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Vanilla skyr (skyr með vanillu)

Skyr (Icelandic pronunciation: ​[ˈscɪːr̥], English: /ˈskɪər/ SKEER) is an Icelandic cultured dairy product. It has the consistency of strained yogurt but a much milder flavor. It has been a part of Icelandic cuisine for over a thousand years.[1] It is traditionally served cold with milk and a topping of sugar.[2]



Skyr was brought from Norway to Iceland more than 1100 years ago, and though the tradition died out in most of Scandinavia, it lived on in Icelandic culture, and parts of Norway[citation needed]. Skyr is mentioned in a number of medieval Icelandic sources, including Egil's saga and Grettis saga. It is unclear how similar this was to modern-day skyr, as no detailed descriptions of skyr exist from this period. Culinary historian Hallgerður Gísladóttir has suggested that skyr was known throughout Scandinavia at the time of the settlement of Iceland but eventually forgotten outside of Iceland.[3]

Traditionally, skyr is made with raw milk; however, modern skyr is made with pasteurized skimmed milk. A small portion of skyr is added to the warm milk, to introduce the right bacteria, such as Streptococcus salivarius subsp. thermophilus and Lactobacillus delbrueckii subsp. bulgaricus. Rennet is sometimes added as well, and the milk is left to coagulate. The skyr is then strained through fabric to remove the whey (mysa in Icelandic) and the milk solids retained.[4]

Skyr has a slightly sour dairy flavour, with a hint of residual sweetness. Commercial Icelandic manufacturers of skyr have added flavours such as vanilla, berries, etc. common to yogurt to the final product, to increase its appeal.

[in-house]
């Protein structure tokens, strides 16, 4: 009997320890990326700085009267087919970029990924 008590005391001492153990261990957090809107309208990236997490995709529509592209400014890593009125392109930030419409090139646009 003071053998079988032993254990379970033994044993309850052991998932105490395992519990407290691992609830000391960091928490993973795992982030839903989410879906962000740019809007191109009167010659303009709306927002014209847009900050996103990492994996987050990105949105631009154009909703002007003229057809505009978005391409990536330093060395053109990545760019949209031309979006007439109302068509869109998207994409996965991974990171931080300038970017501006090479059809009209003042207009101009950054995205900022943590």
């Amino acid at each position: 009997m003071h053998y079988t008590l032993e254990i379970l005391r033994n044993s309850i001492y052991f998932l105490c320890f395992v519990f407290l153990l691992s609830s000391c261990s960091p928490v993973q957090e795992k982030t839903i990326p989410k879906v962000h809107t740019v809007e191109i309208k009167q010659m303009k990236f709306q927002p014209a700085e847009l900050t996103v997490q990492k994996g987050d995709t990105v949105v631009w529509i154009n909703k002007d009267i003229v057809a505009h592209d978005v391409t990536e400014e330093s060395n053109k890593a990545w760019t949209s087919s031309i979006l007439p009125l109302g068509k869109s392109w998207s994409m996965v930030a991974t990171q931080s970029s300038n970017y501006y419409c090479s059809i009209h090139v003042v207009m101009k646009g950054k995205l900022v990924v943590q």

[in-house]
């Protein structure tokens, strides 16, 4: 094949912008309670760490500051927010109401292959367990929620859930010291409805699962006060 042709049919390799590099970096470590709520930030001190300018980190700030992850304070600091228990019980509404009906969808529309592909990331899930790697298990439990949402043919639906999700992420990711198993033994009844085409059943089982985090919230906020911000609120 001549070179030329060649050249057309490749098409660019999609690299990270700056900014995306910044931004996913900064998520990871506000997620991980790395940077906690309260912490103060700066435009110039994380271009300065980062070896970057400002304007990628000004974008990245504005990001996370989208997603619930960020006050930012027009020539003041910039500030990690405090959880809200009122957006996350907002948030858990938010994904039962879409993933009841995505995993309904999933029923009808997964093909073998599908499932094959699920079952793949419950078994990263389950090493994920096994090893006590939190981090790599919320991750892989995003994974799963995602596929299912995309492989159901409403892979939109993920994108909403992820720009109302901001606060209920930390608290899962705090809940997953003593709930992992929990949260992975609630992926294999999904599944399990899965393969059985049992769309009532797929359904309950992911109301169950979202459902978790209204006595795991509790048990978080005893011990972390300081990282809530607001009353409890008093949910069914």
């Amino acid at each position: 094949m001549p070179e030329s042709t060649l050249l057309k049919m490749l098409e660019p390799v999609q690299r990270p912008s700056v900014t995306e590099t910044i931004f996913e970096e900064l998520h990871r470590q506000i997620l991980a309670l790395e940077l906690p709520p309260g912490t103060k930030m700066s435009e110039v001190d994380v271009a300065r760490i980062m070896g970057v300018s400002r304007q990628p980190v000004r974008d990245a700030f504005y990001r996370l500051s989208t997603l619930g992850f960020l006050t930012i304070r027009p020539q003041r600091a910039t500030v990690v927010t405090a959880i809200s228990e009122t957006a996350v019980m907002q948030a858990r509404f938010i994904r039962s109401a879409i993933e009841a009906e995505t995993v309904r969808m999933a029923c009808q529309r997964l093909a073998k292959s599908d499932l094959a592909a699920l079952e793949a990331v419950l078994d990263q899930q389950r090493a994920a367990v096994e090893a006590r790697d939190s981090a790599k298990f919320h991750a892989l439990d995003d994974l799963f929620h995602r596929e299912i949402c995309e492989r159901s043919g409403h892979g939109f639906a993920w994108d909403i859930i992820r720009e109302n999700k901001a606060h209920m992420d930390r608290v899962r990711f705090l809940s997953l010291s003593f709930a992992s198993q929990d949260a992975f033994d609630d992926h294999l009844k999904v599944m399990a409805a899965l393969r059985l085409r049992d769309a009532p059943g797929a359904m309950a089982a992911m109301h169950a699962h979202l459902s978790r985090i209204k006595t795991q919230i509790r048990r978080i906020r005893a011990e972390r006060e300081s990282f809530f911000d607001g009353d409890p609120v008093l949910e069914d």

Skyr is a popular product in Iceland where it is produced by MS Iceland Dairies[5] (Mjólkursamsalan) who claim theirs is "the only product made with Original Icelandic Skyr Cultures".

Skyr has also gained popularity in the other Nordic countries. Thise Mejeri in Denmark has produced skyr since May 2007. A licensed version produced by Q-meieriene is available in Norway since 2009,[6] Sweden since 2011 and Finland since 2010. Since 2015, "Icelandic-style skyr" has been produced by the Danish/Swedish cooperative Arla in Denmark,the UK, Germany and the Netherlands.[7] Other Danish producers of skyr include Løgismose and the small Bornholmian producer Ö Skyr. In Latvia, skyr is produced by Tukuma Piens under the brand "Baltais".[8] In Lithuania, Skyr is produced by Varėnos Pienelis under brand Aistė.[9][10] In Estonia, skyr has been sold since May 2016 under the brand Farmi by Farmi Piimatööstus[11] The President's Choice brand is available in the Netherlands and has been in Canada since 2015.

Smári Organics in Petaluma, California, owned and operated by Smári Ásmundsson. He is an Icelander, born in Hafnarfjörður to Halldóra Hermannsdóttir and Ásmundur Jónasson. Smári Organics produces Skyr in the US, which is carried at many Whole Foods markets. Smári vanilla skyr was certified by health magazine "Eat This, Not That, Men's Health" voted his product the best for building up muscle, and his skyr won the gold medal at the US Championship Cheese Contest 2017.[12] Icelandic Provisions[13] is an authentic brand available in the US.[14] It is co-founded by Polaris Founders Capital[15] and MS Iceland Dairies (Mjólkursamsalan), the largest farmer-owned cooperative in Iceland representing over 650 Icelandic family farms and milk producers.[16] A skyr-style version is sold by Siggi's Dairy in parts of the United States.[17] Skyr can also be purchased in Austria, Ireland, Germany, Belgium, the Netherlands, Switzerland, Poland, the Czech Republic, Nordic countries (including the Faroe Islands and Greenland), the Baltic states, Canada,[18][19] the UK[20] and Portugal.[21]